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3-min read

Junking Article 370 Gets Mixed Response From Ordinary Folk in Tamil Nadu

Several people in a range of occupations like R Yuvaraj, a relationship manager with a leading mobile network and J M Manoharan, a security guard said they were not aware of the Kashmir issue, vis-a-vis Article 370.

PTI

Updated:August 5, 2019, 6:40 PM IST
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Junking Article 370 Gets Mixed Response From Ordinary Folk in Tamil Nadu
CRPF personnel guard as situation in Kashmir continues to be tense and uncertain, in Srinagar. (PTI Photo)
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Chennai: Scrapping of Article 370 by the Centre evoked a range of responses in Tamil Nadu from ordinary people, hovering between outright condemnation and adulation alongside hopes for a better future for the populace of Jammu and Kashmir.

People in different professions and belonging to diverse socio-economic groups with whom PTI spoke brought out new perspectives, which may help understand what the ordinary people in Tamil Nadu felt about the Centre's move.

B Abdul Rahman, working for a private firm said the move was "without any doubt anti-democratic."

Contravening from the assurances given to the people of Jammu and Kashmir on the special status and on eliciting their views through a plebiscite was not in keeping with democratic norms, he said.

R Loganathan, a fisherman and a social worker, said it was a retrograde move which has the danger of "sowing seeds of secession" among the people in Kashmir since their "rights" have been touched.

"You have downgraded a full fledged State to two union territories. Now what is the guarantee that other states will not meet the same fate?," he asked, adding that the Centre was treading a dangerous anti-democratic path.

T R Ganesan, an LIC agent said a "historic wrong" has been "corrected" today and the move will help the territory integrate with the rest of the country.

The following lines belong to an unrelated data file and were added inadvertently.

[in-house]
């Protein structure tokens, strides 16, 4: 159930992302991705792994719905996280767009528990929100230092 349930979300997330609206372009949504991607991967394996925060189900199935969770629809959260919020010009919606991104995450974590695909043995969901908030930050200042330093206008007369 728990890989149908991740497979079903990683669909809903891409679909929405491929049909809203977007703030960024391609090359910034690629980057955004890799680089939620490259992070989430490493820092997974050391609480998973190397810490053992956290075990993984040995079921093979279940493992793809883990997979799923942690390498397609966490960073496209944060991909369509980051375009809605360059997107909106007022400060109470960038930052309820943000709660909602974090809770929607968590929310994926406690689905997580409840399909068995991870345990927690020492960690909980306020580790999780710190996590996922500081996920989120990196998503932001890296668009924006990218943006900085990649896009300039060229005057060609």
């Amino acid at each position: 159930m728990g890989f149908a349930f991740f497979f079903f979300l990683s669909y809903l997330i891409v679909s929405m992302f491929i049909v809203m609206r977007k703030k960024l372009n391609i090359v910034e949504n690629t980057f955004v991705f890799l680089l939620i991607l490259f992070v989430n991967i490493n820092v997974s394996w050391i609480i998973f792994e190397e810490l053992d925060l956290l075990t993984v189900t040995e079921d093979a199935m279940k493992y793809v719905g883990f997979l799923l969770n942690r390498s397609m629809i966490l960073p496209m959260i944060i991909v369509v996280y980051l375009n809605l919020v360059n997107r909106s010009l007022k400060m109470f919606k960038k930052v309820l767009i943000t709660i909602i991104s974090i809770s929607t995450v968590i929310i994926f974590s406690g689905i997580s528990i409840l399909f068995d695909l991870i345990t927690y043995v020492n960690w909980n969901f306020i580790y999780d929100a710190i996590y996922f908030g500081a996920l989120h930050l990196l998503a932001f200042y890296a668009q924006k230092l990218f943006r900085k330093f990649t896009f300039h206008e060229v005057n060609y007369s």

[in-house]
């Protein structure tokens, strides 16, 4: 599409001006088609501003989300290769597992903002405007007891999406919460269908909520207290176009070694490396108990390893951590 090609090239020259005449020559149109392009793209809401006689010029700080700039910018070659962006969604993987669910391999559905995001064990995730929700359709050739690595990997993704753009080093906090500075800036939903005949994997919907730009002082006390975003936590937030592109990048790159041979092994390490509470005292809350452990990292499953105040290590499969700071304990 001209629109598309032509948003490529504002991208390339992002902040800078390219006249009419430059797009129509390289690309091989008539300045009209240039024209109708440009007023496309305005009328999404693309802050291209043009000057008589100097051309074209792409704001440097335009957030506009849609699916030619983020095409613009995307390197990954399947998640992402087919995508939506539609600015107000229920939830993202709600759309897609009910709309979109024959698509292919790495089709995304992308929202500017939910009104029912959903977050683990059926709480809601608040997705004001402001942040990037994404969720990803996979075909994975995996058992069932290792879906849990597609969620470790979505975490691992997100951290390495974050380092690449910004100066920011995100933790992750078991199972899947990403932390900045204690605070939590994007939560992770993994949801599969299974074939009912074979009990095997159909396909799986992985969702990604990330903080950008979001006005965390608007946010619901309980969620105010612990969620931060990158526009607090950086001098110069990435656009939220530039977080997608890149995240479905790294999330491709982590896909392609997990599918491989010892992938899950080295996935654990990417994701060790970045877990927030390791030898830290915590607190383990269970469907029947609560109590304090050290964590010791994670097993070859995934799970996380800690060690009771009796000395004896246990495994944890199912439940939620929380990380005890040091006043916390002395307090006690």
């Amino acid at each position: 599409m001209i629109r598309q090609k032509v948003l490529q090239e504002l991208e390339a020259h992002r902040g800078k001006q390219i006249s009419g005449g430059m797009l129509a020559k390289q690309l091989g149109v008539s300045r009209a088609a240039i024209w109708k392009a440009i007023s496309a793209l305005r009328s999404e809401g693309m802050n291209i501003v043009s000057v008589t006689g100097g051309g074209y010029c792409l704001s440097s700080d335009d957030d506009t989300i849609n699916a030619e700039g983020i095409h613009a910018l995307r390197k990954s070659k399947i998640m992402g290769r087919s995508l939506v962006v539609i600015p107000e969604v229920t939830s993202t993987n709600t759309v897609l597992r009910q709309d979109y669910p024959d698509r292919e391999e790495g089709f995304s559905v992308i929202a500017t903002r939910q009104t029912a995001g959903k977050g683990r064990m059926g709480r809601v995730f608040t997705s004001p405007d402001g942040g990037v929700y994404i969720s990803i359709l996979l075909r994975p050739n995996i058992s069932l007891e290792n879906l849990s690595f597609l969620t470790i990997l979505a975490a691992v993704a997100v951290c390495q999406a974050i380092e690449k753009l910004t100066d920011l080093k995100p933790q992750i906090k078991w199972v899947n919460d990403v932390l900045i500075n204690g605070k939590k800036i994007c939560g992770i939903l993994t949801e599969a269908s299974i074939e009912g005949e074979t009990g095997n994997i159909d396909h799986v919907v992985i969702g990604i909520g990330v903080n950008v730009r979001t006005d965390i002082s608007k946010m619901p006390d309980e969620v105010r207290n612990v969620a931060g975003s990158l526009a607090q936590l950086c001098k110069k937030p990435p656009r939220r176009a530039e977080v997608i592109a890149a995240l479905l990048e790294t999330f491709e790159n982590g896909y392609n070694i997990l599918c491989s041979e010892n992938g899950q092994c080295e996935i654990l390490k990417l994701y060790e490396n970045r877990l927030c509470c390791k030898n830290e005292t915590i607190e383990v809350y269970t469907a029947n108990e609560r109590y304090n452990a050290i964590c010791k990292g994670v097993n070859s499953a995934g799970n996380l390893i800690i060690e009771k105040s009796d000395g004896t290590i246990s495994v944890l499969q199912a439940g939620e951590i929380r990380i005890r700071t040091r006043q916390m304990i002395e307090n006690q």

"Not resolving the Kashmir issue was akin to a thorn on the democratic fabric of the country," he said, adding removing the contentious provision would help address that issue very effectively.

"Article 370 came about in 1949 and it was very much a baggage of partition and by throwing it out, people can now come together and it will help take forward shared nationalist goals," the agent said.

Retired Director General, Income Tax (Investigation), B Murali Kumar said scrapping Article 370 would open up a range of new economic opportunities to the people of Jammu and Kashmir.

"This is good for the people, both in Jammu and Kashmir and the rest of India," he said.

The young people in the Kashmir valley can now expect new employment opportunities and the move will go a long way in ensuring that youth do not "get diverted," he said.

Aishwarya, a young woman working for a private company said this is an attempt to assert that Jammu and Kashmir is an integral part of India and now all laws applicable elsewhere in the country will be relevant in the hill region too.

"Also, you have to see it in the backdrop of US President Donald Trump's offer to mediate in the Kashmir issue between India and Pakistan," she said.

As regards its implications, she said it was too early to welcome or criticise and one has to wait and watch.

S Vignesh, working in the aerospace sector, said it was a wrong move.

"The special status was given then like some kind of privilege as in quota for their upliftment. The government's move amounts to stirring up a hornet's nest," he said.

Raja Marthandan, a public relations professional welcomed the move.

"Since Jammu and Kashmir is very much part of our country, why should there be a separate privilege and law for them? Lets all follow one law."

"The Centre will now have better control and can monitor the place well," he said, adding people from anywhere can buy property there now.

Several people in a range of occupations like R Yuvaraj, a relationship manager with a leading mobile network and J M Manoharan, a security guard said they were not aware of the Kashmir issue, vis-a-vis Article 370.

"Yet to study about it, cannot comment without knowing about it," Yuvaraj said.

S Sumathi, a fruit vendor said she knew that some "terrorists were killed by the Army in Kashmir" and nothing more.

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